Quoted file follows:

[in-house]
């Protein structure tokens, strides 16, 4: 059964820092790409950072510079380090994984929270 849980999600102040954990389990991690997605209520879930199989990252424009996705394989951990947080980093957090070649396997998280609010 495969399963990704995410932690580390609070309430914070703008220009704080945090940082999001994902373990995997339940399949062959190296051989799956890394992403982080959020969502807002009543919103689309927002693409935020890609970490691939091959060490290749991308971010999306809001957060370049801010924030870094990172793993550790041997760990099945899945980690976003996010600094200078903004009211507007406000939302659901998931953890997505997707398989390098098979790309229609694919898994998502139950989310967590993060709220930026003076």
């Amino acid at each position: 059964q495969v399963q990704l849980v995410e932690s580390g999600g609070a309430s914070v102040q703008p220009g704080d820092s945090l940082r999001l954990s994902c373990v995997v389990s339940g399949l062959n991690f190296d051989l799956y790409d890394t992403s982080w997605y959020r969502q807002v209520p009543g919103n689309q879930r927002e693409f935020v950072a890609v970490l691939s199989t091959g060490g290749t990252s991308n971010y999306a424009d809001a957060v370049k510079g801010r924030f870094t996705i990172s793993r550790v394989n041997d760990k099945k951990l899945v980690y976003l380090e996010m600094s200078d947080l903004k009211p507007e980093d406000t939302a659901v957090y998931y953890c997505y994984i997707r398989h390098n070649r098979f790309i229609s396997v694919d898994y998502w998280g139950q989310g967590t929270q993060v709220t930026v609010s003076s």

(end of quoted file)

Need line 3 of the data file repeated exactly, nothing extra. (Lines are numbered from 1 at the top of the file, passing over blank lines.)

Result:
């Amino acid at each position: 059964q495969v399963q990704l849980v995410e932690s580390g999600g609070a309430s914070v102040q703008p220009g704080d820092s945090l940082r999001l954990s994902c373990v995997v389990s339940g399949l062959n991690f190296d051989l799956y790409d890394t992403s982080w997605y959020r969502q807002v209520p009543g919103n689309q879930r927002e693409f935020v950072a890609v970490l691939s199989t091959g060490g290749t990252s991308n971010y999306a424009d809001a957060v370049k510079g801010r924030f870094t996705i990172s793993r550790v394989n041997d760990k099945k951990l899945v980690y976003l380090e996010m600094s200078d947080l903004k009211p507007e980093d406000t939302a659901v957090y998931y953890c997505y994984i997707r398989h390098n070649r098979f790309i229609s396997v694919d898994y998502w998280g139950q989310g967590t929270q993060v709220t930026v609010s003076s």